Masereka lives with his father and his mother. At home, duties include carrying water, teaching others and buying or selling in the market. His father is sometimes employed as a farmer and his mother is sometimes employed as a farmer. There are 4 children in the family.
For fun, Masereka enjoys soccer, singing and telling stories. He attends church activities, Bible class and choir regularly and is in high school where his performance is average.
Please remember Masereka in your prayers. Your love and support will help him to receive the assistance he needs to grow and develop.
Masereka lives in the hillside community of Maliba, home to approximately 65,200 residents. Typical houses are constructed of dirt floors, mud walls and thatched roofs. The primary ethnic group is Bakonzo and the most commonly spoken language is Lukonzo.
The regional diet consists of maize, beans, bananas, cassava, potatoes and goat. Common health problems in this area include malaria, HIV/AIDS, malnutrition and chest infections. Most adults in Maliba work as farmers and earn the equivalent of $5 per month. This community needs income-generating projects, scholastic materials and tuition assistance.
Your sponsorship allows the staff of Maliba Child Development Center to provide Masereka with Bible teaching, health education, games, academic support and handicraft skills training. In addition, non-schooled children receive vocational training. The center staff will also provide adult literacy programs, health education, parenting skills training and income-generating activities for the parents or guardians of Masereka.
Straddling the equator, Uganda has a diverse terrain with plains, forests, lakes, swamps and mountains. Much of the south is forested and most of the north is grassland. The country's high altitude moderates the tropical climate. The population is largely rural; its density is highest in the south.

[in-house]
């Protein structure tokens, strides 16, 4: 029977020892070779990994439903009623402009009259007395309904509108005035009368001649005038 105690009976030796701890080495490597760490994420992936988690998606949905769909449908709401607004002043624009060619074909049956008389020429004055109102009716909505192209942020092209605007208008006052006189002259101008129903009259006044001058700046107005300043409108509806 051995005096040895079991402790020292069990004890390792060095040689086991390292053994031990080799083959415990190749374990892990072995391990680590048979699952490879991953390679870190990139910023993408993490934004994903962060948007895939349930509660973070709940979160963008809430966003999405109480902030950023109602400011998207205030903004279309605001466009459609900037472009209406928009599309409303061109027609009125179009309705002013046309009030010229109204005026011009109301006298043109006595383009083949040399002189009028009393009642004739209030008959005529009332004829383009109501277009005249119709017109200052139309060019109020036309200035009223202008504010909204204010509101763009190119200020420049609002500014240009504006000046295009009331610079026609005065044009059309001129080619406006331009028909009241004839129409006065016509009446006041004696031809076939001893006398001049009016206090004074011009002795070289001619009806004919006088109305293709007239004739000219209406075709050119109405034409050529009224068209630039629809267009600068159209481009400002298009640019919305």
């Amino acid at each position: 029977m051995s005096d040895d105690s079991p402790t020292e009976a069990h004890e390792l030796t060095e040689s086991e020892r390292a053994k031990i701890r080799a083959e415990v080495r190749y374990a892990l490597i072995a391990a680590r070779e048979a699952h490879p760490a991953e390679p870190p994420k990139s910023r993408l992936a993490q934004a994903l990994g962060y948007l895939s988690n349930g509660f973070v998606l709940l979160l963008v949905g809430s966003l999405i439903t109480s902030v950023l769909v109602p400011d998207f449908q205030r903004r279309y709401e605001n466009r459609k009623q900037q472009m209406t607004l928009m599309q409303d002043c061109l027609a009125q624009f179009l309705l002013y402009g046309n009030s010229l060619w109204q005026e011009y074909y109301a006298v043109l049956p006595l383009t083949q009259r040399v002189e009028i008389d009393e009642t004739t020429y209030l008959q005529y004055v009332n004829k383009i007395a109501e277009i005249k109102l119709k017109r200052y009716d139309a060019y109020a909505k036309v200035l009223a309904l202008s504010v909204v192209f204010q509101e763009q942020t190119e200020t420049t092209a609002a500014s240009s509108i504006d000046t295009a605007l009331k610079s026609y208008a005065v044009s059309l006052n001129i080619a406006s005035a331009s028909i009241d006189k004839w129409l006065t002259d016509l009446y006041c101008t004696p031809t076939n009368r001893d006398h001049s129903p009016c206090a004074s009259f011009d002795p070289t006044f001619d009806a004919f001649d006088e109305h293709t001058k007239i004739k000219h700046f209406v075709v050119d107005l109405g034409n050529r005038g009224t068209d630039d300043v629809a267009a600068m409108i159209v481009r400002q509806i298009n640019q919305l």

Uganda is made up of a hodgepodge of African natives where no one ethnic group dominates. Forty-two percent of Ugandans are Protestant, almost another forty-two percent are Catholic, and about twelve percent are Muslim. English is the official language and other languages, such as Luganda, are used for small-scale commerce. Sub-Saharan Africa, where Uganda lies, bears the heaviest burden of the AIDS epidemic. In this region approximately 22 million children and adults are living with HIV/AIDS; approximately 940,000 of these are Ugandan.
By the fifteenth century, the Buganda kingdom ruled much of what is now central Uganda. European explorers entered the area in 1862. Following civil war, a British protectorate took control in 1896. Independence movements of the 1950s came to fruition in 1962 when Uganda was granted self-rule. In 1971, army commander Idi Amin took control through a coup, looting the country and killing an estimated 300,000 during an eight-year reign of terror. An invasion by the Tanzanian army in 1979 overthrew Amin and the country went through a period of instability where governments arose and were overthrown. In 1986, Yoweri Museveni and his National Resistance Army took over the leadership after a brief war; he is the current leader. Since then, Uganda's economy has strengthened and the government has remained stable but the 1990s have seen a rise in insurgency in the north.
Map of Uganda
Child's Location: North of Kasese